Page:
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Hail to Harrell: Carl Albert senior point guard making a name for himself

Carl Albert's Mason Harrell. (KOKH/Sam Gannon)

Carl Albert’s Mason Harrell is an entertainer.

Attend one of his games and watch the man work.

“You can take one part of his game away from him, press out on him, so he can’t shoot a three,” said Titans head coach Jay Price. “And he’s going to get right by you, go to the lane and create something.”

While he’s undersized as a point guard, standing at 5-feet, 8-inches, the senior is one of the top players in the state.

“I was starting as a freshman,” Harrell said. “I think a lot of guys didn’t really know me. But now I see a lot of defensive schemes. I feel like they better respect me or it’s going to be bad.”

Just last Thursday night against Ponca City, Harrell dropped a career high 52 pts in Carl Albert’s 107-50 win. Then matched that number the following night in the Titans 82-79 OT loss to Heritage Hall.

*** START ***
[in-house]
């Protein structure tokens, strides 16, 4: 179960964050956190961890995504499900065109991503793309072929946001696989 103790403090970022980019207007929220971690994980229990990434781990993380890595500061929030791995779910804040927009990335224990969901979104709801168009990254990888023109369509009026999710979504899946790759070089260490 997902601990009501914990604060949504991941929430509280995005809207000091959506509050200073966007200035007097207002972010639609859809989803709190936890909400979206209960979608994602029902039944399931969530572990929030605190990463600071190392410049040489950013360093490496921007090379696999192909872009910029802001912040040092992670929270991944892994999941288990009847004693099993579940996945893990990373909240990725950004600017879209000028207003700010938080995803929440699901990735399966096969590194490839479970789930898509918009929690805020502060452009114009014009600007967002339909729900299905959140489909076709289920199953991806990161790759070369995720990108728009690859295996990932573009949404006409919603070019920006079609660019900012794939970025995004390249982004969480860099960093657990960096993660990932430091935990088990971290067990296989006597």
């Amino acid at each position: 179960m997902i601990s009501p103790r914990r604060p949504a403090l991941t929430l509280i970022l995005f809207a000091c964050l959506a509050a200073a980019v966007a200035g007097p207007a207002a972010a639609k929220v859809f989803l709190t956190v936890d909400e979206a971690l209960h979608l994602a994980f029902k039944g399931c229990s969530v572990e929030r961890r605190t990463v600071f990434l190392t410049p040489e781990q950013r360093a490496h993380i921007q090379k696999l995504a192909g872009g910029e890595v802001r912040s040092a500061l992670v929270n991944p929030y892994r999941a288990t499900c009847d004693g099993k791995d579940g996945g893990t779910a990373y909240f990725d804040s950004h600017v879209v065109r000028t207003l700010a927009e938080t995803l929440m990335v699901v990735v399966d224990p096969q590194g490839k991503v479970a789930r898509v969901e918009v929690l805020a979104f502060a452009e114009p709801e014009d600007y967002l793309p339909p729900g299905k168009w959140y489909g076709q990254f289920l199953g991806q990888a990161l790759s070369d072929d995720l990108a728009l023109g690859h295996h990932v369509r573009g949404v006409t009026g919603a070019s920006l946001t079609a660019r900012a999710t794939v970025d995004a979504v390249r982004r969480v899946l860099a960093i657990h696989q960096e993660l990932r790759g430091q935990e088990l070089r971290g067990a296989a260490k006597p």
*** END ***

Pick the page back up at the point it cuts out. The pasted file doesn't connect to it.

“It’s heart over height,” Teammate Jaedon Pool said. "He puts in the most work. He’s the hardest worker I know. Hearing about the height, it’s not a factor when it comes to the game."


Every week day, Mason’s alarm goes off at 4:40 a.m. Sometimes he sleeps in. But that’s a rarity. The janitor, Mr. Terry, opens the gym for him at 5:30 a.m.

“I don’t think a lot of people are doing this,” Harrell said. “So having that in your head, it gives you more confidence. I’m putting in the extra work and it’s showing off.”

While Mason’s goals are set on college basketball and beyond, with his first official offer coming from Binghamton over the summer, there’s still work to be done at Carl Albert.

Harrell played for a state title his freshman season, won it his sophomore year, then lost in the state semifinals last season.

“I got to bring another one (state championship) back. So that’s what I’m focused on,” Harrell said.

Price said Harrell has put in the work to leave a good legacy.

“He wants to know that when he leaves these doors,” Price said. “That he’s done everything he can do at the high school level and put himself in position to be a really good college player.”

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